Social Work Research: Qualitative Groups
A focus group was conducted to explore the application of a cross-system collaboration and its effect on service delivery outcomes among social service agencies in a large urban county on the West Coast. The focus group consisted of 10 social workers and was led by a facilitator from the local office of a major community support organization (the organization). Participants in the focus group had diverse experiences working with children, youth, adults, older adults, and families. They represented agencies that addressed child welfare, family services, and community mental health issues. The group included five males and five females from diverse ethnicities.
The focus group was conducted in a conference room at the organization’s headquarters. The organization was interested in exploring options for greater collaboration and less fragmentation of social services in the local area. Participants in the group were recruited from local agencies that were either already receiving or were applying for funding from the organization. The 2-hour focus group was recorded.
The facilitator explained the objective of the focus group and encouraged each participant to share personal experiences and perspectives regarding cross-system collaboration. Eight questions were asked that explored local examples of cross-system collaboration and the strengths and barriers found in using the model. The facilitator tried to achieve maximum participation by reflecting the answers back to the participants and maintaining eye contact.
To analyze the data, the researchers carefully transcribed the entire recorded discussion and utilized a qualitative data analysis software package issued by StatPac, which offers a product called Verbatim Blaster. This software focuses on content coding and word counting to identify the most salient themes and patterns.
The focus group was seen by the sponsoring entity as successful because every participant eventually provided feedback to the facilitator about cross-system collaboration. It was also seen as a success because the facilitator remained engaged and nonjudgmental and strived to have each participant share their experiences.
In terms of outcomes, the facilitator said that the feedback obtained was useful in exploring new ways of delivering services and encouraging greater cooperation. As a result of this process, the organization decided to add a component to all agency annual plans and reports that asked them to describe what types of cross-agency collaboration were occurring and what additional efforts were planned.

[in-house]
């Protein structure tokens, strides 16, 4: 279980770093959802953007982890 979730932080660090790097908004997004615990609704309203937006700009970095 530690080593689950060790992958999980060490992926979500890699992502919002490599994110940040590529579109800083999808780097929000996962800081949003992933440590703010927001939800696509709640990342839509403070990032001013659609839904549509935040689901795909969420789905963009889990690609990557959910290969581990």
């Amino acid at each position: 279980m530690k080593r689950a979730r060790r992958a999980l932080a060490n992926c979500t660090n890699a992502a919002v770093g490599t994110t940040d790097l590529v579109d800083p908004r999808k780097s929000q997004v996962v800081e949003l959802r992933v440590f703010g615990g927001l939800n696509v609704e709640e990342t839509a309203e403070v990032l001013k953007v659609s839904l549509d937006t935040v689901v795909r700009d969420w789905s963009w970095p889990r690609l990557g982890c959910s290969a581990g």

Social Work Research: Single Subject
1.What specific intervention strategies (skills, knowledge, etc.) did you use to address this client situation?
I utilized basic research knowledge and skills, such as study design, sampling, data collection, data analysis, writing up findings, and dissemination.
2.Which theory or theories did you use to guide your practice?
I used basic research knowledge to guide my practice.
3.What local, state, or federal policies could (or did) affect this situation?
As in any research, federal and other regulations exist regarding the ethics of the study and how research can and/or should be conducted. Laws, declarations, and code that may apply include the U.S. Federal Policy for the Protection of Human Subjects (also known as the Common Rule), the World Medical Association’s Declaration of Helsinki, a statement of ethical principles like the Belmont Report: Ethical Principles and Guidelines for the Protection of Human Subjects of Research of the U.S. National Commission for the Protection of Human Subjects of Biomedical and Behavioral Research, and Institutional Review Board guidelines of the institution with which the research is affiliated.
4.Were there any legal or ethical issues present in the case? If so, what were they and how were they addressed?
Legal and ethical issues in this case centered on informed consent and the protection of human subjects. When doing research, all study participants must be fully informed about the study and the implications for them as participants. All risks must be identified and minimized. In order to implement the study, an Institutional Review Board (IRB) was asked to evaluate the ethical correctness of the study. Only after IRB approval was obtained could the study be conducted. After completion of the study, a report was submitted for IRB review and the study was closed.
5.How can evidence-based practice be integrated into this situation?
As in any empirical research, the findings from this study can contribute to evidence-based practice. However, single-subject designs are not considered very strong when it comes to generalizability.
6.Describe any additional personal reflections about this case.
Single-subject designs are fairly easy to implement and can provide very useful information on the case level. While their empirical strength is often considered weak, their applicability and usefulness make them a good method for clinical practice and, if following a multiple baseline design, they can provide good research data as well.